Seven Japanese female workers exposed to mercury vapour at a concentration of < 0.02 mg Hg/m3 (8 h/day, 44 h/week) were examined for inorganic (I-Hg) and organic (O-Hg) mercury concentrations in urine, blood, and hair after 0, 4, 8, 17, and 23 months of exposure. Both I-Hg and O-Hg concentrations in urine and hair did not increase significantly even after 23 months of exposure. The concentration of I-Hg and O-Hg in plasma and O-Hg in erythrocytes, however, increased significantly after four months of exposure, and the high concentrations were maintained until the end of the study (23 months of exposure). Absence of a significant increase in the concentration of O-Hg in hair indicates that changes in concentrations of I-Hg and O-Hg in blood could be caused by the occupational exposure to mercury vapour. These results show clearly that mercury concentration in blood indicates the uptake of mercury compared with data from before employment with mercury. Even after 23 months of exposure to mercury vapour, however, urinary mercury concentration was not affected.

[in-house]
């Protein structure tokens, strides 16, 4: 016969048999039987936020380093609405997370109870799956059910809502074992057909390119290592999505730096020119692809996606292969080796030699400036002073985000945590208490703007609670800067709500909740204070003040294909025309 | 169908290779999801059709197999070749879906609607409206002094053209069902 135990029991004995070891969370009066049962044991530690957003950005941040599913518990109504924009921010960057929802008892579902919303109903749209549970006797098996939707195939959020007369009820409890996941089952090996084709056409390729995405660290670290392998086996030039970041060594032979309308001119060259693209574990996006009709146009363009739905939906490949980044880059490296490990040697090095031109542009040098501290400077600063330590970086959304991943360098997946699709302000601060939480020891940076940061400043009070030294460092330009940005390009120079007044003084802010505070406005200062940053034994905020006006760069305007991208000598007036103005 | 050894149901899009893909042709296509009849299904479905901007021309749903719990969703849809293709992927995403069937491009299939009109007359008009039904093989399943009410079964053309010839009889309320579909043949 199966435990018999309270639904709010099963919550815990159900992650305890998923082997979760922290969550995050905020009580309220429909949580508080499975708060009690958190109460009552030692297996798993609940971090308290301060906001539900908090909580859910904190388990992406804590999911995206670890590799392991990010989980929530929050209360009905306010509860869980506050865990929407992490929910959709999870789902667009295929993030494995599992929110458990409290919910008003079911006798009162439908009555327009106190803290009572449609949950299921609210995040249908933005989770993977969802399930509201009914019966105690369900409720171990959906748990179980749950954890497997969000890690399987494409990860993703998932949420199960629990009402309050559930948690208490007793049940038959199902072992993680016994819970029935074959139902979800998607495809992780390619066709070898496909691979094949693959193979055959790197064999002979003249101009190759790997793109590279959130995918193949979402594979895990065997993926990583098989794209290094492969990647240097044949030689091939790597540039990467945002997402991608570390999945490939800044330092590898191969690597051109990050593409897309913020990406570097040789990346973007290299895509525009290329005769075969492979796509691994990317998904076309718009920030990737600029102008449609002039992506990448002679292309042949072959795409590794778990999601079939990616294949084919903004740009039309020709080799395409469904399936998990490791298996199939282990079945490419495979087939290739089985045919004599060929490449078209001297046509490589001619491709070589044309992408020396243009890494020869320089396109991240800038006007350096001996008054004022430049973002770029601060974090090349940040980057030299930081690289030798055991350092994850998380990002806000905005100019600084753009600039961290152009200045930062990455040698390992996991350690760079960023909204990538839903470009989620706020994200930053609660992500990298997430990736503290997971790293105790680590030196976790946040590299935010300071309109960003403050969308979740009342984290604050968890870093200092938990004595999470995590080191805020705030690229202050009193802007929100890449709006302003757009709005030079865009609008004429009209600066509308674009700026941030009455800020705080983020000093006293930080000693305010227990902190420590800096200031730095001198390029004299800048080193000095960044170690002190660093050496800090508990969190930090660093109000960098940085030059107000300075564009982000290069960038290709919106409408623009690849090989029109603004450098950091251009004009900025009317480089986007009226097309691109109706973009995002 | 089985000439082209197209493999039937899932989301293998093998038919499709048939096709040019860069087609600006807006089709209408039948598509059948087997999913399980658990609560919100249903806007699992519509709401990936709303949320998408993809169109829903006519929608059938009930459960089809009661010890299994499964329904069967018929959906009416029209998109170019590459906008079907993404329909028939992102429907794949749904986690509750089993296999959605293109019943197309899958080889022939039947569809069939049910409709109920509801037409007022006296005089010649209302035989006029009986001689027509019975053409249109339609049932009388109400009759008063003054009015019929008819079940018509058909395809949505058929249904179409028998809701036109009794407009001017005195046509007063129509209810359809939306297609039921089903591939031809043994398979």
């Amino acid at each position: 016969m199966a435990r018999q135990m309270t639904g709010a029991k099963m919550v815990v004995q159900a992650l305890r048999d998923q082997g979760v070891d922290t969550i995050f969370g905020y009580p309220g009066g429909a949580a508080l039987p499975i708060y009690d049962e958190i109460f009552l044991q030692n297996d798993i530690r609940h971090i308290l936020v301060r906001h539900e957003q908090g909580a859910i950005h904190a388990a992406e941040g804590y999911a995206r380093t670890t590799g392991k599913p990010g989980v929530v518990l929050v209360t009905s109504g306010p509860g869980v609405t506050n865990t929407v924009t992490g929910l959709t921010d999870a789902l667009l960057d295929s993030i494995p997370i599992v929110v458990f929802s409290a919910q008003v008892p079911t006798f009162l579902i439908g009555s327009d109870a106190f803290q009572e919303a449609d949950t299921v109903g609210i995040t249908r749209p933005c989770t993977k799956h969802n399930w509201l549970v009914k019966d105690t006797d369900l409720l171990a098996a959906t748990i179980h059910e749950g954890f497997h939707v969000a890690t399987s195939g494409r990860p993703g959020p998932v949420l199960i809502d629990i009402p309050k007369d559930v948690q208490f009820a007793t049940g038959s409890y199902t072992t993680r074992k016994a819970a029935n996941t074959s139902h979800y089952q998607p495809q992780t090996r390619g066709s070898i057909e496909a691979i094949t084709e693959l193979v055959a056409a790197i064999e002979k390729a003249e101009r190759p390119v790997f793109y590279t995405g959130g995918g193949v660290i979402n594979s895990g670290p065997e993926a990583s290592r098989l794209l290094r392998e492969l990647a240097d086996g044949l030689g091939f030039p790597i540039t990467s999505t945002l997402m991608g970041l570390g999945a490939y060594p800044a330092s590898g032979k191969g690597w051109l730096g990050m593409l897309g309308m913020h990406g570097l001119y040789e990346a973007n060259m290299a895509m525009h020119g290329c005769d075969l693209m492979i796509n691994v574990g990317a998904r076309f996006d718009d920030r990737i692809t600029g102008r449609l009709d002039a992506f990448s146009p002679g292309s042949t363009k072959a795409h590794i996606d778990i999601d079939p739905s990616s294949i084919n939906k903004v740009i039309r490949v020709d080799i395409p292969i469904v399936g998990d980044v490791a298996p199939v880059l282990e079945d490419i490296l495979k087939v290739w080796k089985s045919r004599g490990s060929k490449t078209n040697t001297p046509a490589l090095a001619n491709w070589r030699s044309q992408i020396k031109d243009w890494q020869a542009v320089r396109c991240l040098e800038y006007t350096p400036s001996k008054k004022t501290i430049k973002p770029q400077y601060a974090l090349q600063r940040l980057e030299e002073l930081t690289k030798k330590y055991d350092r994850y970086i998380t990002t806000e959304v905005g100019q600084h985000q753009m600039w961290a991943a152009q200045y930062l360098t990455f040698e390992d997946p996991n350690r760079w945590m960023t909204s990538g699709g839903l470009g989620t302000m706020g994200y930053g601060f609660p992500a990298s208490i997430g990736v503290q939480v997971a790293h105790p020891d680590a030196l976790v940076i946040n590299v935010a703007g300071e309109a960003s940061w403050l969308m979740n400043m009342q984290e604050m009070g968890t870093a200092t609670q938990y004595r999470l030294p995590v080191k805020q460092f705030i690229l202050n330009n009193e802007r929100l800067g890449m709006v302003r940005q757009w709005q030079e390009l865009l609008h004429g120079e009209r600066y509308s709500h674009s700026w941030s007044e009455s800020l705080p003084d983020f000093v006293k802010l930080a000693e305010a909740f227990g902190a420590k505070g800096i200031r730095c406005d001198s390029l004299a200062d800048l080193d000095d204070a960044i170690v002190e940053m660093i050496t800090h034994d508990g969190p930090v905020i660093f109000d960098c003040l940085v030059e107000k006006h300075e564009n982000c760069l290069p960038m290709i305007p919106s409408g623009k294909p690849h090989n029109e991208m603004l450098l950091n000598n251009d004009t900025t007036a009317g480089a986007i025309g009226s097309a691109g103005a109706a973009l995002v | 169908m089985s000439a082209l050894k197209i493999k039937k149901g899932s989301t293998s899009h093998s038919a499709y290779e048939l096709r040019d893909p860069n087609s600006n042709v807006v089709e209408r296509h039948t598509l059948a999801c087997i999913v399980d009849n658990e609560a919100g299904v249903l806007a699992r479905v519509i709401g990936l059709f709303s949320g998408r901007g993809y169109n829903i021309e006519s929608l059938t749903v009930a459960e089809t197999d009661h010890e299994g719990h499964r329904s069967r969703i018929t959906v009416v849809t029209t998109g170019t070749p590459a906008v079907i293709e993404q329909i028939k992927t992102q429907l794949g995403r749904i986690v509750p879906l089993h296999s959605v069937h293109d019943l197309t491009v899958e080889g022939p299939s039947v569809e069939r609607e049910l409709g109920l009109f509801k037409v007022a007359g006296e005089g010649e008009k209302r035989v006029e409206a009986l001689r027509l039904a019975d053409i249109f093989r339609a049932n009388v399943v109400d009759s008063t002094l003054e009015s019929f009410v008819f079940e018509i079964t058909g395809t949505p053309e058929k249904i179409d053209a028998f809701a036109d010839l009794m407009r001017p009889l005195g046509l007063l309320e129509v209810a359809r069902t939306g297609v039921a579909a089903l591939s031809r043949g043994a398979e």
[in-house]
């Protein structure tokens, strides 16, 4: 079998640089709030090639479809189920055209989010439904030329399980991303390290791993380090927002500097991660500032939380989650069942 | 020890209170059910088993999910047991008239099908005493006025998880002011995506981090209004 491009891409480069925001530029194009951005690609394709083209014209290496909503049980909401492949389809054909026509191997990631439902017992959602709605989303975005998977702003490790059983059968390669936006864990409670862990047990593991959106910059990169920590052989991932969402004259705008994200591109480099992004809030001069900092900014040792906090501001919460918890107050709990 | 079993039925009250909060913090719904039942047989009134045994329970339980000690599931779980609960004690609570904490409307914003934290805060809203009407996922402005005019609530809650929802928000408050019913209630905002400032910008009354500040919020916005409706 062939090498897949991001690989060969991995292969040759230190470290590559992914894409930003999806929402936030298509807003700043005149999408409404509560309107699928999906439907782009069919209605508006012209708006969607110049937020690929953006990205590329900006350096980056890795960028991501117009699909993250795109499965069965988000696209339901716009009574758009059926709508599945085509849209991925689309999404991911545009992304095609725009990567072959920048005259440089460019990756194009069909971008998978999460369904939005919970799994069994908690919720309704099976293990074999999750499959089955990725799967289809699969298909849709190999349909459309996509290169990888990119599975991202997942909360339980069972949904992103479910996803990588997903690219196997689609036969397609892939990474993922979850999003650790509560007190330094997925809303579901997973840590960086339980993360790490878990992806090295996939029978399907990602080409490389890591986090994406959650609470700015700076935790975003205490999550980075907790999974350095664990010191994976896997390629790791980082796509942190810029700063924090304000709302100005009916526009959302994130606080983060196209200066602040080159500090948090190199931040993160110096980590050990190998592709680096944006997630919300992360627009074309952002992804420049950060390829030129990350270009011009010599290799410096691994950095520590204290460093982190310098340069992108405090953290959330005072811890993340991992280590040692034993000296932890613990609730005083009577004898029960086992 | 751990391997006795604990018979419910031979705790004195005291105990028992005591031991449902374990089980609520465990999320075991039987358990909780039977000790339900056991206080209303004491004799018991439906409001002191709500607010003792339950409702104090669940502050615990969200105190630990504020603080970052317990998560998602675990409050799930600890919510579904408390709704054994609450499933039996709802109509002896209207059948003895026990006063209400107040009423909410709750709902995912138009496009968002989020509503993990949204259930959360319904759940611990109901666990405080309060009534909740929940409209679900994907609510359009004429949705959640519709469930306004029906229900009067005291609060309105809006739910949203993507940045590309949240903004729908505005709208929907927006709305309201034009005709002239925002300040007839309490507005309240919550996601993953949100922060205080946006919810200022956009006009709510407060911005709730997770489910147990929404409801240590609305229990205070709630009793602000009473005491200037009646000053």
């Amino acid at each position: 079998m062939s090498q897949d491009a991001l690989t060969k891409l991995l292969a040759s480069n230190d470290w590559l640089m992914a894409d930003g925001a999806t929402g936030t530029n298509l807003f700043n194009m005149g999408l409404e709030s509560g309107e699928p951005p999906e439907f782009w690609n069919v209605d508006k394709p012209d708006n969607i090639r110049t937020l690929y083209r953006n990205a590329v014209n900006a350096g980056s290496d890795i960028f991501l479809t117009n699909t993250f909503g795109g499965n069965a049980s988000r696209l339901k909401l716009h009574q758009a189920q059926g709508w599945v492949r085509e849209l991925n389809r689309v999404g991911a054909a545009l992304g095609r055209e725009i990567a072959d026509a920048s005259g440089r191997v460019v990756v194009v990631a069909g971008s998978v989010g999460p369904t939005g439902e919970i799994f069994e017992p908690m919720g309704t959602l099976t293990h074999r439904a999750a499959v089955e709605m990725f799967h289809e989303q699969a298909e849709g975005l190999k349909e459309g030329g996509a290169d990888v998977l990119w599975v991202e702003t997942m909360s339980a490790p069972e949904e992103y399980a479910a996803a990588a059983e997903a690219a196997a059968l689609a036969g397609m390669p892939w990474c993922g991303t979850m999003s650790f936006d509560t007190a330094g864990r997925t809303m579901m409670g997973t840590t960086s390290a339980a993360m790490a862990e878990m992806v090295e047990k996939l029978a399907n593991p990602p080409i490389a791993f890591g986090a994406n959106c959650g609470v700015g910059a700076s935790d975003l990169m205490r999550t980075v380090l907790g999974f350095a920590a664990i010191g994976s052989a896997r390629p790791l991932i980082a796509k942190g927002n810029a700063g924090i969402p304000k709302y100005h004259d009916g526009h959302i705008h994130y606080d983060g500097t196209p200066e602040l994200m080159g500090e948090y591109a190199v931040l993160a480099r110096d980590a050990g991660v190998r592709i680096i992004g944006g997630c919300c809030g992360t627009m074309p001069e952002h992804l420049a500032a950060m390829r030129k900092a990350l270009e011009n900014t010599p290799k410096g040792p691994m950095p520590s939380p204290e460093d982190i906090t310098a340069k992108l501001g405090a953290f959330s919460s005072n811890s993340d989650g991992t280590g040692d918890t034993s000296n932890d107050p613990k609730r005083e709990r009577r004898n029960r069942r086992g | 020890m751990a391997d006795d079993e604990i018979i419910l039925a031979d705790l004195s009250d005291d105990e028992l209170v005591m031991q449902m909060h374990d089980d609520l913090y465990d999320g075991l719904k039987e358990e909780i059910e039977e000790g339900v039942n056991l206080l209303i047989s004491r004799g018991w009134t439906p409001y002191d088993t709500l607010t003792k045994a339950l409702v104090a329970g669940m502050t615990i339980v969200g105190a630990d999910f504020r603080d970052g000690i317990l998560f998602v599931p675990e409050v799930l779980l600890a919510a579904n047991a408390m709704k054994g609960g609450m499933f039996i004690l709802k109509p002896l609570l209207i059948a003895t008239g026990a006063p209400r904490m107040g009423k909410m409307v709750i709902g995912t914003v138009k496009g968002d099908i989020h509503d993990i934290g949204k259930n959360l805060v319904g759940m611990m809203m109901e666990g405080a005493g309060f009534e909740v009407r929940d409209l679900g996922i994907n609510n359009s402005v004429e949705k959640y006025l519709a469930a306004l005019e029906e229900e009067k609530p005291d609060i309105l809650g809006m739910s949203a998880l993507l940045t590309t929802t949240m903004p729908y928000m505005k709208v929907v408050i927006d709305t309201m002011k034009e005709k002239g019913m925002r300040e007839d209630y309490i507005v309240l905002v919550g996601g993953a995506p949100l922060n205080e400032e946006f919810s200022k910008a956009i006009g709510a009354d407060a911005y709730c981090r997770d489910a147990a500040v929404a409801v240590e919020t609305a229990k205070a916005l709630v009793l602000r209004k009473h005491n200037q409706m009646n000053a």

Statistics from Altmetric.com
If you wish to reuse any or all of this article please use the link below which will take you to the Copyright Clearance Center’s RightsLink service. You will be able to get a quick price and instant permission to reuse the content in many different ways.